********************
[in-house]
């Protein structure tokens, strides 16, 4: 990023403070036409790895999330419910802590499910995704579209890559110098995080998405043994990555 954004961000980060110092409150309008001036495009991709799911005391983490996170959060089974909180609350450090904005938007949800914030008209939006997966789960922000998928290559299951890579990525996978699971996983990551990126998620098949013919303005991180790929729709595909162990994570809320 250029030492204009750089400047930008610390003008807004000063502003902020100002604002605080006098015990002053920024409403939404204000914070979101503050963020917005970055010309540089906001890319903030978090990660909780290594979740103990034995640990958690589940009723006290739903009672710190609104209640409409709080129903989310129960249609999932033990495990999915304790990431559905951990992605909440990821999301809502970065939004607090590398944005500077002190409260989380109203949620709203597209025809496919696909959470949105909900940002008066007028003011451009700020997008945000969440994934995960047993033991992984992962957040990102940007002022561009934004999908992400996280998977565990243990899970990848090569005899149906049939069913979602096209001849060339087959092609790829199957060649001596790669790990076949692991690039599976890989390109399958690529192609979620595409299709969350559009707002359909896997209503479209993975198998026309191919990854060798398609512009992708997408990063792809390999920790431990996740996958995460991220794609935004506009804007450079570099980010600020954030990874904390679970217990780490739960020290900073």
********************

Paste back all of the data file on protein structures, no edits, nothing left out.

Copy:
[in-house]
């Protein structure tokens, strides 16, 4: 990023403070036409790895999330419910802590499910995704579209890559110098995080998405043994990555 954004961000980060110092409150309008001036495009991709799911005391983490996170959060089974909180609350450090904005938007949800914030008209939006997966789960922000998928290559299951890579990525996978699971996983990551990126998620098949013919303005991180790929729709595909162990994570809320 250029030492204009750089400047930008610390003008807004000063502003902020100002604002605080006098015990002053920024409403939404204000914070979101503050963020917005970055010309540089906001890319903030978090990660909780290594979740103990034995640990958690589940009723006290739903009672710190609104209640409409709080129903989310129960249609999932033990495990999915304790990431559905951990992605909440990821999301809502970065939004607090590398944005500077002190409260989380109203949620709203597209025809496919696909959470949105909900940002008066007028003011451009700020997008945000969440994934995960047993033991992984992962957040990102940007002022561009934004999908992400996280998977565990243990899970990848090569005899149906049939069913979602096209001849060339087959092609790829199957060649001596790669790990076949692991690039599976890989390109399958690529192609979620595409299709969350559009707002359909896997209503479209993975198998026309191919990854060798398609512009992708997408990063792809390999920790431990996740996958995460991220794609935004506009804007450079570099980010600020954030990874904390679970217990780490739960020290900073």